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Re: [USAICO] 2011/12 CX Schedule

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  • Michael Hewitt
    Ouch! There goes the neighborhood! ... Michael Hewitt mikeh@iglou.com To be Jedi is to face the truth, and choose. Give off light, or darkness...Be a candle,
    Message 1 of 12 , Nov 3, 2010
      Ouch!  There goes the neighborhood!

      On Nov 3, 2010, at 11:18 AM, Brook Watts wrote:


      Unfortunately the top-down model is the UCI mandated model otherwise we'd be sending our inscription forms directly to Aigle not Colo Spgs.

      Let's face it, there's a place for the National Federation in the schedule development but I think we'd all like to see a more active involvement including a definitive statement of how the sport should develop in the USA, date protection for major races or enforcement of course standards.

      Sure, as a group we need to do our preliminary discussions and date-swaps to create and then present a partially formed schedule to USAC who then needs to step up as a referee to mediate any issues.   That's the leadership role (vs. a purely bureaucratic role) that we need.

      Brook Watts
      Wednesday Sept. 14, 2011

      On Nov 3, 2010, at 8:55 AM, Granogue Cross Ver wrote:



      Dilution of the pro fields on 3 race weekends yes.

      For now, I prefer the model where there's some attempt to organize a schedule through this list, and our races compete for riders, then a top down management from USA cycling or UCI.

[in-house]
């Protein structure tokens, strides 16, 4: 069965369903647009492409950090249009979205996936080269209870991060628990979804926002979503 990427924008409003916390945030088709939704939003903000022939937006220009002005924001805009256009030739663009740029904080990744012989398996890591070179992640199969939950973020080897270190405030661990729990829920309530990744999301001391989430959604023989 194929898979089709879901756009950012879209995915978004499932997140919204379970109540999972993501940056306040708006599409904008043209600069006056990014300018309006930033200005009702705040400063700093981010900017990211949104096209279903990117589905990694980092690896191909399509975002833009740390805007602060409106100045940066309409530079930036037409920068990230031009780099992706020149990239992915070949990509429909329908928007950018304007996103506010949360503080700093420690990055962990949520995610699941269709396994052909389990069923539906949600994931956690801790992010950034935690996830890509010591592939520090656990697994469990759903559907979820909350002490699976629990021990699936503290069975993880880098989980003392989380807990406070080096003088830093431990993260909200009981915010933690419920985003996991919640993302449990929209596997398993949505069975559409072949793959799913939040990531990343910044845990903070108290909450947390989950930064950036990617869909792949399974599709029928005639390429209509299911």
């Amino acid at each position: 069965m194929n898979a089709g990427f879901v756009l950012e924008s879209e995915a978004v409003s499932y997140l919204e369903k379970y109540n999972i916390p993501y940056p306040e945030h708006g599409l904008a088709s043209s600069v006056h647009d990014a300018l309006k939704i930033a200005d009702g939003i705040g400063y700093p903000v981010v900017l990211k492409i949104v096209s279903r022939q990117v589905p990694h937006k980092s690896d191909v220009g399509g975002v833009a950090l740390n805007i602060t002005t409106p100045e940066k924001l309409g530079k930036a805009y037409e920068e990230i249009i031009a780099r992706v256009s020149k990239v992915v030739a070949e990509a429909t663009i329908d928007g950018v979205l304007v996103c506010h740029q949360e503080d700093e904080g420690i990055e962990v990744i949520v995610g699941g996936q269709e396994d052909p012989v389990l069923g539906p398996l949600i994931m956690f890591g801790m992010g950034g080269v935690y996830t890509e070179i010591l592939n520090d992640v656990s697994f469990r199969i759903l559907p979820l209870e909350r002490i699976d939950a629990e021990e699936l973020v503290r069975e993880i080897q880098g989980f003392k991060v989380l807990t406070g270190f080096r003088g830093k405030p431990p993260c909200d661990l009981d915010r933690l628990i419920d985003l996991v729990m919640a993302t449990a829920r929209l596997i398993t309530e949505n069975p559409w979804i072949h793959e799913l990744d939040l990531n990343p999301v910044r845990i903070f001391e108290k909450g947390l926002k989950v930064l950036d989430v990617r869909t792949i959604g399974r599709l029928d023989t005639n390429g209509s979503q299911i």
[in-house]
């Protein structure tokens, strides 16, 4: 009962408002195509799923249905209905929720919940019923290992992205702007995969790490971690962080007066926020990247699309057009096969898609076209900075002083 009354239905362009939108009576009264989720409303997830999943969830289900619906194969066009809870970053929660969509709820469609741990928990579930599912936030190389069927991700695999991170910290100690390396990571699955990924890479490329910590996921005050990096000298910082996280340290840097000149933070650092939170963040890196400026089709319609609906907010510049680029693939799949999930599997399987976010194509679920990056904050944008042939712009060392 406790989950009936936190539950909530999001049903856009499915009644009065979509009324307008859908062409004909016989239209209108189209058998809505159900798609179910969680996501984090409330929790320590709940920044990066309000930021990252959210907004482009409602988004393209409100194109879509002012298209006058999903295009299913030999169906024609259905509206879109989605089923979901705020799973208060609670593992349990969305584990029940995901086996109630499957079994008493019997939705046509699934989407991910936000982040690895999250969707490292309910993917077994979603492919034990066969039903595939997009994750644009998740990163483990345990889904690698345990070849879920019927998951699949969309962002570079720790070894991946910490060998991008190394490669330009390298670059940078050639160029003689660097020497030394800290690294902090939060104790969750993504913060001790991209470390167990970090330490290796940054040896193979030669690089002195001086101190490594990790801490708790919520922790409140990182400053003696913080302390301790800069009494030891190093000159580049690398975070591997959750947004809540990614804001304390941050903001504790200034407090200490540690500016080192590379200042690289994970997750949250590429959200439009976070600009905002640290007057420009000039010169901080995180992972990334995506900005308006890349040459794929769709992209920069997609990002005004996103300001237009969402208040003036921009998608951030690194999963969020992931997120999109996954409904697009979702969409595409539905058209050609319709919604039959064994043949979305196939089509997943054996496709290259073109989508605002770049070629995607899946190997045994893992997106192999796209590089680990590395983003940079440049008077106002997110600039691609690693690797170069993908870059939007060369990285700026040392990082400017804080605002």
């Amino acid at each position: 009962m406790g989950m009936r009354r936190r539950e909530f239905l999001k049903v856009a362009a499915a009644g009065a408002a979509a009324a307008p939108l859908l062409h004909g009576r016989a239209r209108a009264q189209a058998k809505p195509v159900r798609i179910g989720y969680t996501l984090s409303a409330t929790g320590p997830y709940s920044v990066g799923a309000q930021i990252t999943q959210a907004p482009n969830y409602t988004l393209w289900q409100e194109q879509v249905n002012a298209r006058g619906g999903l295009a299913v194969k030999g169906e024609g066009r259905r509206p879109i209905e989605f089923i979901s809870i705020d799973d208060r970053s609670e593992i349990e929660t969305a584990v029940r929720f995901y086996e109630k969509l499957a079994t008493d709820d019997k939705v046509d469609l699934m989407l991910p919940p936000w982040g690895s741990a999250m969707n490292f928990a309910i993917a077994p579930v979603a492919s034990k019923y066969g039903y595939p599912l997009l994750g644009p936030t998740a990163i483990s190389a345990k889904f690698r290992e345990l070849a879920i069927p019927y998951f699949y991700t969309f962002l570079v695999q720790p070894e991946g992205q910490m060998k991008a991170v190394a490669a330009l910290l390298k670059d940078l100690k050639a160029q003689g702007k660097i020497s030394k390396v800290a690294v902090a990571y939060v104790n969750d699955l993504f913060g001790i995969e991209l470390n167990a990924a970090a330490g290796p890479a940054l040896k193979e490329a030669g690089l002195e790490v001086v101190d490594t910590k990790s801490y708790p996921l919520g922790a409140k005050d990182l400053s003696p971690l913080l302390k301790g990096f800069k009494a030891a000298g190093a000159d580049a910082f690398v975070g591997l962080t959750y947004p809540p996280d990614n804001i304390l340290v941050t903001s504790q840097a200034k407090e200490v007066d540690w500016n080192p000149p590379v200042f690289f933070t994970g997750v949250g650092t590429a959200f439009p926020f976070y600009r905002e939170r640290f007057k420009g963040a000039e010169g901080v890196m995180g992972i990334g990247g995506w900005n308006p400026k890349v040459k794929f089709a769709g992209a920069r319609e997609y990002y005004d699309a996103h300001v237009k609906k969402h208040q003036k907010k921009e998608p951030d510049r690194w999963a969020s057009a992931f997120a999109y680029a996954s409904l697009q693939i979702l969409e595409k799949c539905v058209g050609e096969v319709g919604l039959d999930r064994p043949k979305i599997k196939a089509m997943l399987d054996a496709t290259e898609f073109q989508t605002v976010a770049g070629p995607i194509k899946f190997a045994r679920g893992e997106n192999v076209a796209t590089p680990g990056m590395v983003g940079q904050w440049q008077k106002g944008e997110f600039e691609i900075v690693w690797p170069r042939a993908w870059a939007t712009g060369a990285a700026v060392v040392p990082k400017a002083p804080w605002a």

On Nov 3, 2010, at 2:29 AM, Adam Myerson <adam@...> wrote:


      Saturation point?

      Saturation point of what, exactly? Because one person's saturation point is another's growth of the sport. Do we have too many criteriums in America? Or do you think the Belgians complain the UCI races in France or Switzerland are "soft" as well?

      I promise you, for every complaint you've heard about saturation points or soft races I've got 10 riders who are psyched about the prize money they're making, and for the travel they don't have to do in order to compete in quality events. UCI events are job opportunities for bike racers. Further, the abundance of races is pushing every race to improve, at every level. A local race in New England now is the same quality as what a UCI race used to be. And to really stand out nationally, you need to put on a C1 event now. That's positive growth and improvement.

      If you want to talk about saturation, are you talking about all of the United States? Because we know all the races in Belgium happen in a very, very small area of the country. Do not compare the US to Belgium. When there are as many UCI races in Massachusetts as there are in Belgium, then we can start to talk about saturation. A much better comparison would be how many UCI race there are in Europe as a whole to how many there are in the US.

      The "saturation point" is what's bringing a guy like Valentin Scherz, the best Swiss U23, back to the US for the first half of the season to race again this year, and bringing the 2nd best Swiss U23, Anthony Grand, along with it. It's causing a guy like Luca Damiani to come to the US for 'cross after his road season, instead of staying in Italy like he did last year. It's causing a guy like Jesse Anthony, who was one of the riders bitching about "easy points," to decide instead to get his ass in his car, drive to Granogue, and win 2 hard fought and well-publiced UCI events, taking advantage of the opportunities instead of continuing to complain about them. It's bringing a guy like Alex Candelario back to 'cross after leaving it to focus on the road for the past 10 years.

      What exactly _is_ getting saturated, then? Points? Of course, we have a limit on C2 and C1 point totals, so there's already a check in place for that. Media? Seems like we're getting plenty of great coverage, and making starts out of the riders at every level. So what's the limiter? All I see us getting saturated with is more good events, more prize money, more press, better quality, more competition, and more growth. More please.